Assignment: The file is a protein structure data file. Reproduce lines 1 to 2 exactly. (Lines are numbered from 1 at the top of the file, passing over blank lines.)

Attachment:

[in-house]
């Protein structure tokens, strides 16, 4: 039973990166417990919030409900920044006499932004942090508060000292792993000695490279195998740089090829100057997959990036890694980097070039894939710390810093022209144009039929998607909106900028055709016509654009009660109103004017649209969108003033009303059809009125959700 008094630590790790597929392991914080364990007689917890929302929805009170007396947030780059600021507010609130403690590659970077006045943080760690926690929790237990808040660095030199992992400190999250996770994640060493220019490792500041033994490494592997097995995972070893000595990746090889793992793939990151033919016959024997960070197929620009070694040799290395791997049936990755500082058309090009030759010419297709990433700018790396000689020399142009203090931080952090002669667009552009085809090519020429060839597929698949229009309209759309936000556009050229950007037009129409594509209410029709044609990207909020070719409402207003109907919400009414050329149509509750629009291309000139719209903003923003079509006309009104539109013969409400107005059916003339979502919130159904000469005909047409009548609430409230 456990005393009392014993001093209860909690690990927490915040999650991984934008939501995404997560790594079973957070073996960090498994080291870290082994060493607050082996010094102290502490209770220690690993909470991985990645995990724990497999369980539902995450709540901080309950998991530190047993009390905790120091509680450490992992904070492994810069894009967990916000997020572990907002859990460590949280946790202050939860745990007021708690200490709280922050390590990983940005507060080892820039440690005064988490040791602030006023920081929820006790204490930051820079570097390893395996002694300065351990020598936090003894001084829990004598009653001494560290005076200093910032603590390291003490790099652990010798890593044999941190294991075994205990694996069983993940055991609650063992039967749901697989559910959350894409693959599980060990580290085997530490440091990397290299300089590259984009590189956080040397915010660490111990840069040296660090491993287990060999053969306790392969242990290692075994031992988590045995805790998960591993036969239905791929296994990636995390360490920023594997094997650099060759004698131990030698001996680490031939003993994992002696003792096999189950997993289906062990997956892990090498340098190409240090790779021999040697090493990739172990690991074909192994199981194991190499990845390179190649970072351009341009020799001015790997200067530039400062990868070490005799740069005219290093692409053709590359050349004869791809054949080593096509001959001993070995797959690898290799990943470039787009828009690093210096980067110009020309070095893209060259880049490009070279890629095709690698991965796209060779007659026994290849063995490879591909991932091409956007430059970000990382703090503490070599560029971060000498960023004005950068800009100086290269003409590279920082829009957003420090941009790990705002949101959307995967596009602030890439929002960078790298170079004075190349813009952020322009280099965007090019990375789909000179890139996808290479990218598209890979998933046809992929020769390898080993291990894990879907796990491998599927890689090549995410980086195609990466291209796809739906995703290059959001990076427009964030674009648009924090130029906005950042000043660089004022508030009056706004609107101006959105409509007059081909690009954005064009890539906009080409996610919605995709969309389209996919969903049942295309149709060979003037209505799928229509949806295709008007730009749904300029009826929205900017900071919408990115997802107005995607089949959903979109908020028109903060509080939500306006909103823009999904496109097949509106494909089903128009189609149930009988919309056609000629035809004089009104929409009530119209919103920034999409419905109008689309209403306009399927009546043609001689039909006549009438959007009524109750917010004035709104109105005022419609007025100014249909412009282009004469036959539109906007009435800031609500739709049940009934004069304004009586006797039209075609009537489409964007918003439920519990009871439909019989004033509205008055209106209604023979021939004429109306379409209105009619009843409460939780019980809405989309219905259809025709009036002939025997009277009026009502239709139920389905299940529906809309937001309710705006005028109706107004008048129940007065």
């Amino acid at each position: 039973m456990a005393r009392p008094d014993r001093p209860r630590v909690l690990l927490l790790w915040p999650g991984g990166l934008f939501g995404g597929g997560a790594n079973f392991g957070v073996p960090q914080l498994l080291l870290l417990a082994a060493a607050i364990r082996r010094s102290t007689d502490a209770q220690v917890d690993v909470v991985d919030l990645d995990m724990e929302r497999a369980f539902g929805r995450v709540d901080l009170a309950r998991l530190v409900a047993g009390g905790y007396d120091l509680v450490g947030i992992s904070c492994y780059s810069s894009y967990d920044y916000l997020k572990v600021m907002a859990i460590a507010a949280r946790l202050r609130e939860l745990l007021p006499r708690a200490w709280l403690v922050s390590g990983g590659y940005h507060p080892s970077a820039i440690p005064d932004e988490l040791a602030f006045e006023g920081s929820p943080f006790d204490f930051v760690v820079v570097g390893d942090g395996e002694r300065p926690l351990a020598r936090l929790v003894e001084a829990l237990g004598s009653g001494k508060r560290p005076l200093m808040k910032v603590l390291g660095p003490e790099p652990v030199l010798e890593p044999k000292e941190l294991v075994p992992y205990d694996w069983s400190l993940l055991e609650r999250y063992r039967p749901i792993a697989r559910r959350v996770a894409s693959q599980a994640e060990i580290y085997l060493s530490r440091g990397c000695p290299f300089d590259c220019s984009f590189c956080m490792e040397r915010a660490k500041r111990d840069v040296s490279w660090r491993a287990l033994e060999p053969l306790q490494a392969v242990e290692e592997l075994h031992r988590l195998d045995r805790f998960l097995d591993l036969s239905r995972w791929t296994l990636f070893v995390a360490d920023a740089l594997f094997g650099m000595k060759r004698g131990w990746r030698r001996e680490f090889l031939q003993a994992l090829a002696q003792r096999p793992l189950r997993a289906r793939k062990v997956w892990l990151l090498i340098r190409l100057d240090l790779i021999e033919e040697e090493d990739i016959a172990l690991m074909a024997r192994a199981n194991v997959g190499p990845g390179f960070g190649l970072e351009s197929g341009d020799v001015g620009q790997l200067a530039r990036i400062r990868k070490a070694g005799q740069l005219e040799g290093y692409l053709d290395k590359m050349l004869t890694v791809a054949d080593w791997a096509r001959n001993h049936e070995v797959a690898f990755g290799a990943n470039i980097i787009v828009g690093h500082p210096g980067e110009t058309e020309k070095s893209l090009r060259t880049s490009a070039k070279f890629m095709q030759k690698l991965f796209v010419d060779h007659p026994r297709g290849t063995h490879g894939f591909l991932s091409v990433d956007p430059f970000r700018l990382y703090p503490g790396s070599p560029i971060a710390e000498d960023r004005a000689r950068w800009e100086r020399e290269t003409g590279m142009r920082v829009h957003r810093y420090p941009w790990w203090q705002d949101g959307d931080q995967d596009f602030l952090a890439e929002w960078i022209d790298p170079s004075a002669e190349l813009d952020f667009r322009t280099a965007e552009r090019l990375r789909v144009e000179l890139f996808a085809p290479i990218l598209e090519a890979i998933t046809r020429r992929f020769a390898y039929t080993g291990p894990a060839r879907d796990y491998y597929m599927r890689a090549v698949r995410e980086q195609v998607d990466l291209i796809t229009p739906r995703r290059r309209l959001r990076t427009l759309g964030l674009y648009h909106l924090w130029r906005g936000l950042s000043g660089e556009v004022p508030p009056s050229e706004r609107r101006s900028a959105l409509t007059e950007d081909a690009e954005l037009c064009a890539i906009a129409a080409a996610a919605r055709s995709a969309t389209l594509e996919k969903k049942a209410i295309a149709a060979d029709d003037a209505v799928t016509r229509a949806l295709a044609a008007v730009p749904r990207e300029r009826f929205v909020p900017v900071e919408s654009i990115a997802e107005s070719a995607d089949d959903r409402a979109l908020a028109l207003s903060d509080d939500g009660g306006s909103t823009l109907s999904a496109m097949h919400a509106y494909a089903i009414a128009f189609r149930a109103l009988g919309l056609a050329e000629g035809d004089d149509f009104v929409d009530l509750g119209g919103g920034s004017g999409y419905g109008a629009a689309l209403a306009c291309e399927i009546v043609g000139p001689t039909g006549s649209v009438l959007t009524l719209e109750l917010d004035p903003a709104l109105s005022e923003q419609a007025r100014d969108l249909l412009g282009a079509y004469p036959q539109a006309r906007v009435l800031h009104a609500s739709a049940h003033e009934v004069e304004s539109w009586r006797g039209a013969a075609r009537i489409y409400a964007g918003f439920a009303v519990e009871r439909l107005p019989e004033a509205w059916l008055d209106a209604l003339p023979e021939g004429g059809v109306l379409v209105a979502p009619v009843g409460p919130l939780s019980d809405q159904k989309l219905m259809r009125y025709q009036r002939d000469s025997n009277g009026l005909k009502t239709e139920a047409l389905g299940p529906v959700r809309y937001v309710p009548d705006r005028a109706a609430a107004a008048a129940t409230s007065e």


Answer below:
[in-house]
């Protein structure tokens, strides 16, 4: 039973990166417990919030409900920044006499932004942090508060000292792993000695490279195998740089090829100057997959990036890694980097070039894939710390810093022209144009039929998607909106900028055709016509654009009660109103004017649209969108003033009303059809009125959700 008094630590790790597929392991914080364990007689917890929302929805009170007396947030780059600021507010609130403690590659970077006045943080760690926690929790237990808040660095030199992992400190999250996770994640060493220019490792500041033994490494592997097995995972070893000595990746090889793992793939990151033919016959024997960070197929620009070694040799290395791997049936990755500082058309090009030759010419297709990433700018790396000689020399142009203090931080952090002669667009552009085809090519020429060839597929698949229009309209759309936000556009050229950007037009129409594509209410029709044609990207909020070719409402207003109907919400009414050329149509509750629009291309000139719209903003923003079509006309009104539109013969409400107005059916003339979502919130159904000469005909047409009548609430409230 456990005393009392014993001093209860909690690990927490915040999650991984934008939501995404997560790594079973957070073996960090498994080291870290082994060493607050082996010094102290502490209770220690690993909470991985990645995990724990497999369980539902995450709540901080309950998991530190047993009390905790120091509680450490992992904070492994810069894009967990916000997020572990907002859990460590949280946790202050939860745990007021708690200490709280922050390590990983940005507060080892820039440690005064988490040791602030006023920081929820006790204490930051820079570097390893395996002694300065351990020598936090003894001084829990004598009653001494560290005076200093910032603590390291003490790099652990010798890593044999941190294991075994205990694996069983993940055991609650063992039967749901697989559910959350894409693959599980060990580290085997530490440091990397290299300089590259984009590189956080040397915010660490111990840069040296660090491993287990060999053969306790392969242990290692075994031992988590045995805790998960591993036969239905791929296994990636995390360490920023594997094997650099060759004698131990030698001996680490031939003993994992002696003792096999189950997993289906062990997956892990090498340098190409240090790779021999040697090493990739172990690991074909192994199981194991190499990845390179190649970072351009341009020799001015790997200067530039400062990868070490005799740069005219290093692409053709590359050349004869791809054949080593096509001959001993070995797959690898290799990943470039787009828009690093210096980067110009020309070095893209060259880049490009070279890629095709690698991965796209060779007659026994290849063995490879591909991932091409956007430059970000990382703090503490070599560029971060000498960023004005950068800009100086290269003409590279920082829009957003420090941009790990705002949101959307995967596009602030890439929002960078790298170079004075190349813009952020322009280099965007090019990375789909000179890139996808290479990218598209890979998933046809992929020769390898080993291990894990879907796990491998599927890689090549995410980086195609990466291209796809739906995703290059959001990076427009964030674009648009924090130029906005950042000043660089004022508030009056706004609107101006959105409509007059081909690009954005064009890539906009080409996610919605995709969309389209996919969903049942295309149709060979003037209505799928229509949806295709008007730009749904300029009826929205900017900071919408990115997802107005995607089949959903979109908020028109903060509080939500306006909103823009999904496109097949509106494909089903128009189609149930009988919309056609000629035809004089009104929409009530119209919103920034999409419905109008689309209403306009399927009546043609001689039909006549009438959007009524109750917010004035709104109105005022419609007025100014249909412009282009004469036959539109906007009435800031609500739709049940009934004069304004009586006797039209075609009537489409964007918003439920519990009871439909019989004033509205008055209106209604023979021939004429109306379409209105009619009843409460939780019980809405989309219905259809025709009036002939025997009277009026009502239709139920389905299940529906809309937001309710705006005028109706107004008048129940007065």